CEOL
Romania to raise gold mine dam wall

BUCHAREST, Feb 22, 2000 -- (Reuters) Romanian authorities will decide on Tuesday how to raise the wall of a dam at a local gold mine, through which cyanide-laced slurry allegedly escaped into a major river system.

The dam wall at the Aurul mine was breached late last month, probably as a result of a thaw in the icy temperatures.

Thousands of fish have died as the poison spread its way through the Tisza and Danube rivers.

"To avoid potential risks and a repeat of the situation at the Aurul mine...officials will consider how to raise by another 2 meters (6.55 feet) the mine's tailings dam wall," Ioan Gherhes, head of the local environment protection office said from Baia Mare, in northwest Romania.

Gherhes said Romanian experts, expecting another thaw of the ice-bound dam, would also consider evacuating some cyanide-carrying slurry into a nearby reservoir fitted with filtering equipment.

"This is a safe, routine procedure, which was used after the Aurul mine was closed on January 31," Gherhes told Reuters.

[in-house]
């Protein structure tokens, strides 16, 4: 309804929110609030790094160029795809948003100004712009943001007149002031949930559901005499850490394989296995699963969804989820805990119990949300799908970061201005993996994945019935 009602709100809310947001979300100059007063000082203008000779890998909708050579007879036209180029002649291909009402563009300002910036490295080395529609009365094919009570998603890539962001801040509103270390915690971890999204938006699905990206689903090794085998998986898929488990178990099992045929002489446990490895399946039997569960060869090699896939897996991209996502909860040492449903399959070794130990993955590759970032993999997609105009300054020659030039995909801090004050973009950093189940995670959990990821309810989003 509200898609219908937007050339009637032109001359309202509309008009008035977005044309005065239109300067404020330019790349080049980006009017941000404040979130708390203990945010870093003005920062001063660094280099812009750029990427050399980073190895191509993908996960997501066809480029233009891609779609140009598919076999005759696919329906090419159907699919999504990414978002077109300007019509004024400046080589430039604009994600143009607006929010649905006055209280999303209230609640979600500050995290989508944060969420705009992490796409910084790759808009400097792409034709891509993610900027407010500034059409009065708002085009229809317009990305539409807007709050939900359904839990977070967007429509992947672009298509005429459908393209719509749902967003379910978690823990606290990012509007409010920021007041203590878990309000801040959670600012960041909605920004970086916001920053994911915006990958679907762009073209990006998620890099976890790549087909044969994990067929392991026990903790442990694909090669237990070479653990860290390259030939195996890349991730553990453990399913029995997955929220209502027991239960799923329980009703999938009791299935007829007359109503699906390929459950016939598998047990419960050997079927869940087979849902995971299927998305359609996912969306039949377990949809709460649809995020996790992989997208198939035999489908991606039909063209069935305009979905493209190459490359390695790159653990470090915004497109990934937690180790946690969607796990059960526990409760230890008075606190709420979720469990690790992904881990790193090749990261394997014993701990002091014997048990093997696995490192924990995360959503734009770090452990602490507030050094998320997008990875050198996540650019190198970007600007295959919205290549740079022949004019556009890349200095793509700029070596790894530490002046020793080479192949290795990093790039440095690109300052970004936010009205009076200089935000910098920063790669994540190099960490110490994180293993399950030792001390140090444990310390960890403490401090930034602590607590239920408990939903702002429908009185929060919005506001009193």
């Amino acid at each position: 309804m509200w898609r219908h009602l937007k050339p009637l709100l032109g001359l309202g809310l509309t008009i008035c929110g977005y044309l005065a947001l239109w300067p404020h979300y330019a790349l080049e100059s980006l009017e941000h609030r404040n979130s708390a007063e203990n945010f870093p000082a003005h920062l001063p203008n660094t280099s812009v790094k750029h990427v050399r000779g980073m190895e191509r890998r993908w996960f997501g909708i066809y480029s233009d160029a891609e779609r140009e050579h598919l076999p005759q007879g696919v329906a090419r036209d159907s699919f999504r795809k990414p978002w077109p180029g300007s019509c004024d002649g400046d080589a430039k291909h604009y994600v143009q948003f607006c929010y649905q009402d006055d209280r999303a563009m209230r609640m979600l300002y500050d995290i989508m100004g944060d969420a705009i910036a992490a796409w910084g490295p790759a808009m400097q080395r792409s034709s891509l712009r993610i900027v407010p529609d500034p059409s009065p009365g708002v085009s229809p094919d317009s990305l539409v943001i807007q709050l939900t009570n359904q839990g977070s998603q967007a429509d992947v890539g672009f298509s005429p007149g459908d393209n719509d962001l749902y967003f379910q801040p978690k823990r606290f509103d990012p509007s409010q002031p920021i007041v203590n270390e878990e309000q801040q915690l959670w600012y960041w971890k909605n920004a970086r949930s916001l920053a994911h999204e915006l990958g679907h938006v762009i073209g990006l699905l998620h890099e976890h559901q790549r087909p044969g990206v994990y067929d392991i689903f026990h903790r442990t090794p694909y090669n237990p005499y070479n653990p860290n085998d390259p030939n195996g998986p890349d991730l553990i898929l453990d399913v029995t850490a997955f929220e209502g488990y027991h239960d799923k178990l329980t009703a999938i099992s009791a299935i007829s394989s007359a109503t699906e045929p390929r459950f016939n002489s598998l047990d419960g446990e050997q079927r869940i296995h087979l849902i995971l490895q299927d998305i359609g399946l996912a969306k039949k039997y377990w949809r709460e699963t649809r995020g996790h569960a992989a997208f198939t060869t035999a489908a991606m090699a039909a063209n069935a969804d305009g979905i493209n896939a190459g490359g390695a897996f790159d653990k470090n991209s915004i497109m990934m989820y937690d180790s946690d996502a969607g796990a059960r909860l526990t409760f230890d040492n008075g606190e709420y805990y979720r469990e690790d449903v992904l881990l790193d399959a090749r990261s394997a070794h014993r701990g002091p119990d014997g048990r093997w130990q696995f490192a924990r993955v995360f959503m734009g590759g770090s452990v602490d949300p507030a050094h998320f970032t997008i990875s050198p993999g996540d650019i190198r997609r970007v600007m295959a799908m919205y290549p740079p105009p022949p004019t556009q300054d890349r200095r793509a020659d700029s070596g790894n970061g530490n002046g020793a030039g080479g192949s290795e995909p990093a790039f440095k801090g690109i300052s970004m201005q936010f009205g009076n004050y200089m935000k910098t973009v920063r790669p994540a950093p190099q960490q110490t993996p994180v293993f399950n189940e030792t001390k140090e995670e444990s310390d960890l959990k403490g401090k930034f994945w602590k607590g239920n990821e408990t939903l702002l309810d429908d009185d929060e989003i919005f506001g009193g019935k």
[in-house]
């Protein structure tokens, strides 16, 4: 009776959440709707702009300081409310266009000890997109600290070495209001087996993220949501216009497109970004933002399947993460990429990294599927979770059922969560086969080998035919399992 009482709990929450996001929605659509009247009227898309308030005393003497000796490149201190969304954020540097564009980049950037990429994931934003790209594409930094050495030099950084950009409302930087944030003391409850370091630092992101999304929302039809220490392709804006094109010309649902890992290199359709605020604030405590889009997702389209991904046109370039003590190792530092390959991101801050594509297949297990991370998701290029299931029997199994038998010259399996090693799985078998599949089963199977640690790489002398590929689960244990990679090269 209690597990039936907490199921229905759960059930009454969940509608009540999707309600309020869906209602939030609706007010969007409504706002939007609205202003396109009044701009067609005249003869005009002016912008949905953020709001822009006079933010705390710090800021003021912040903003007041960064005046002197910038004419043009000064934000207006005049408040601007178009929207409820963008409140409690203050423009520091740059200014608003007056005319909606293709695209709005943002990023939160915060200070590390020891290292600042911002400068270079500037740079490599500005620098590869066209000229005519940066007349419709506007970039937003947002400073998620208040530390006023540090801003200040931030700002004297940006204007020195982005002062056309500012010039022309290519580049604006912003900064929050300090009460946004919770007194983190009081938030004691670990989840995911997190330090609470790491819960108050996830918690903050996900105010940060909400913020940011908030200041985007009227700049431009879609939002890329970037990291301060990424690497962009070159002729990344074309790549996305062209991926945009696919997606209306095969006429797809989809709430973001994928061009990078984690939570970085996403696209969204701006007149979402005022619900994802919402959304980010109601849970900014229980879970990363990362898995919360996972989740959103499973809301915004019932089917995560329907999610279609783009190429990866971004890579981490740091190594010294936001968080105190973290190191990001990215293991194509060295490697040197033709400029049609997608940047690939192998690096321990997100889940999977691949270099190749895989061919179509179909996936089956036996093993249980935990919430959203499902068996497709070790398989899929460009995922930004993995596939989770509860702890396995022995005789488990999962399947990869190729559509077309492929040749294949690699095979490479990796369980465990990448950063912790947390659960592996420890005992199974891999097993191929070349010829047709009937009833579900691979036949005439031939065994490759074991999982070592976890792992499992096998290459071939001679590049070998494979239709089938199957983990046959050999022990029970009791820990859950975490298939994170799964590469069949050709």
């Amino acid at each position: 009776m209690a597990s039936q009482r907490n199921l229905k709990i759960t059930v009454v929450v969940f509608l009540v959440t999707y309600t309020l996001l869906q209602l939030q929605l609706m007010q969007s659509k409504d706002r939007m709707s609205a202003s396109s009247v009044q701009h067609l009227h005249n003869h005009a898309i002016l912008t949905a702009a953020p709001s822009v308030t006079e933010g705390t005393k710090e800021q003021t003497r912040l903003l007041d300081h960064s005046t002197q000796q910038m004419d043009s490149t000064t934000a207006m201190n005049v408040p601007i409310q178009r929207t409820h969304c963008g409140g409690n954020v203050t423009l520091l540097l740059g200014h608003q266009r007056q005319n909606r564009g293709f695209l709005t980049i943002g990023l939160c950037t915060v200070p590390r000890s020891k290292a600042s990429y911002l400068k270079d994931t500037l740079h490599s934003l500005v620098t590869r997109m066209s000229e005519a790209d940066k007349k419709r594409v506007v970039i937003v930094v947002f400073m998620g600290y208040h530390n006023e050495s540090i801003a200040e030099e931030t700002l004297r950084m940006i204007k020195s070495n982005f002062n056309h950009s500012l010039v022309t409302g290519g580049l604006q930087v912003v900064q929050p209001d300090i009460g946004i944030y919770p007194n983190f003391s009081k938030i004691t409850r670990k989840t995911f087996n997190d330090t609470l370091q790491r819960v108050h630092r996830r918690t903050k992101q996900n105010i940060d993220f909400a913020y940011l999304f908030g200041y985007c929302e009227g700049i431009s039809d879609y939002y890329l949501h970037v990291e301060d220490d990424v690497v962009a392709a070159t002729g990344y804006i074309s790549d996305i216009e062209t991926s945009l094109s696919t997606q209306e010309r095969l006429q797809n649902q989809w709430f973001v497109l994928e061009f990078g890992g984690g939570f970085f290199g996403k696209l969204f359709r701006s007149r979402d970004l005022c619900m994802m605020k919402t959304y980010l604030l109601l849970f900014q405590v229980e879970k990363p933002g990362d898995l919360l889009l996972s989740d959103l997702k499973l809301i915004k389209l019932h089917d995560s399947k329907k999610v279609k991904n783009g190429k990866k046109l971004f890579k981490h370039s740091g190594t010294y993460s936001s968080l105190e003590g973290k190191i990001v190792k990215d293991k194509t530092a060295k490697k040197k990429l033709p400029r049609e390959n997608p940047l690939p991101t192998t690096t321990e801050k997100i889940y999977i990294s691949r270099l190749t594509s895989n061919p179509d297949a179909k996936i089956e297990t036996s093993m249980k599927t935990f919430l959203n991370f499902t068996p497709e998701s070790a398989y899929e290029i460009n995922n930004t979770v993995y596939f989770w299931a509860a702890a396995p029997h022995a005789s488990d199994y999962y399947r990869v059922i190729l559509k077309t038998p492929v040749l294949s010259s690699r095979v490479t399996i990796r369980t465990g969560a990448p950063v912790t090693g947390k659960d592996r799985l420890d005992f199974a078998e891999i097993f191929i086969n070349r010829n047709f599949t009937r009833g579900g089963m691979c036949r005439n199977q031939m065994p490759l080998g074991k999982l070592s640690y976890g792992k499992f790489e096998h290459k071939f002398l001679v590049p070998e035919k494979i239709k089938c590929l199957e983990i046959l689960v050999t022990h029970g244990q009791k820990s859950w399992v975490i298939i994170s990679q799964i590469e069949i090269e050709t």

The mine's 50-percent owners, Australia's Esmeralda Exploration Ltd, have admitted that cyanide-containing slurry had overflown into a local river, when the dam wall was breached.

They blamed the failure on heavy rain and snowfalls, saying that the dam wall had been reinforced since the accident occurred on January 30.

A Romanian state-run company owns 45 percent of the mine, with the remaining five percent held by private local interests.

The poison is now moving down the Danube, which forms Romania's border with Bulgaria over more than 500 miles (800 kilometers).

Both countries have banned water intake and Danube fishing as the spill moves downriver, towards the Black Sea, where it flows through a delta area rich in wildlife.

So far, neither Romania nor Bulgaria have reported fish or animals killed by the spill. Latest Danube water measurements taken on Monday, when the poison flowed near the Romanian port of Turnu Magurele showed a diluted cyanide content - but still seven times higher than permitted levels.




Original article